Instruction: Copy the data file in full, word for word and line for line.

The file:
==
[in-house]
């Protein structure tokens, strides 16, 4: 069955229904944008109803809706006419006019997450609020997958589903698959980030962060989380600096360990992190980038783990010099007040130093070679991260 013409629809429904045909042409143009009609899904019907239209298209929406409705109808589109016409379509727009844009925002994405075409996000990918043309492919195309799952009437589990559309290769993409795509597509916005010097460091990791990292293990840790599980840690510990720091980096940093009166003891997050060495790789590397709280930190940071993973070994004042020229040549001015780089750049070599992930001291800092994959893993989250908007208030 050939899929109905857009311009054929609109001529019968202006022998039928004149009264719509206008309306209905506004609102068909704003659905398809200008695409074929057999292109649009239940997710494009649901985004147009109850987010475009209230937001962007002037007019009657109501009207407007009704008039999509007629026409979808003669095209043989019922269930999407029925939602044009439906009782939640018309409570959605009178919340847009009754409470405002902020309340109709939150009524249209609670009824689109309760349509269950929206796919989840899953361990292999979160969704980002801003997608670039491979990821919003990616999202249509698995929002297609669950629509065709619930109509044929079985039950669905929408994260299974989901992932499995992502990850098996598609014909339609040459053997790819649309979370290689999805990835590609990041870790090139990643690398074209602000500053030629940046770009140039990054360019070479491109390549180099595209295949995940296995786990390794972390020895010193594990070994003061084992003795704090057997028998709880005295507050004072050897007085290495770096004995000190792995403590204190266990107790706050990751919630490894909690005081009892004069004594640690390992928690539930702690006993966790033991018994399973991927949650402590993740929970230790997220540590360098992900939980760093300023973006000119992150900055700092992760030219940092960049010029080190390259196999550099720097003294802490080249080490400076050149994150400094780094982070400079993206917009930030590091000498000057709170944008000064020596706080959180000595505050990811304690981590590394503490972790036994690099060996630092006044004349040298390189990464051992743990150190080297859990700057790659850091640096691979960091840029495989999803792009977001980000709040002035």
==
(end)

[in-house]
């Protein structure tokens, strides 16, 4: 069955229904944008109803809706006419006019997450609020997958589903698959980030962060989380600096360990992190980038783990010099007040130093070679991260 013409629809429904045909042409143009009609899904019907239209298209929406409705109808589109016409379509727009844009925002994405075409996000990918043309492919195309799952009437589990559309290769993409795509597509916005010097460091990791990292293990840790599980840690510990720091980096940093009166003891997050060495790789590397709280930190940071993973070994004042020229040549001015780089750049070599992930001291800092994959893993989250908007208030 050939899929109905857009311009054929609109001529019968202006022998039928004149009264719509206008309306209905506004609102068909704003659905398809200008695409074929057999292109649009239940997710494009649901985004147009109850987010475009209230937001962007002037007019009657109501009207407007009704008039999509007629026409979808003669095209043989019922269930999407029925939602044009439906009782939640018309409570959605009178919340847009009754409470405002902020309340109709939150009524249209609670009824689109309760349509269950929206796919989840899953361990292999979160969704980002801003997608670039491979990821919003990616999202249509698995929002297609669950629509065709619930109509044929079985039950669905929408994260299974989901992932499995992502990850098996598609014909339609040459053997790819649309979370290689999805990835590609990041870790090139990643690398074209602000500053030629940046770009140039990054360019070479491109390549180099595209295949995940296995786990390794972390020895010193594990070994003061084992003795704090057997028998709880005295507050004072050897007085290495770096004995000190792995403590204190266990107790706050990751919630490894909690005081009892004069004594640690390992928690539930702690006993966790033991018994399973991927949650402590993740929970230790997220540590360098992900939980760093300023973006000119992150900055700092992760030219940092960049010029080190390259196999550099720097003294802490080249080490400076050149994150400094780094982070400079993206917009930030590091000498000057709170944008000064020596706080959180000595505050990811304690981590590394503490972790036994690099060996630092006044004349040298390189990464051992743990150190080297859990700057790659850091640096691979960091840029495989999803792009977001980000709040002035």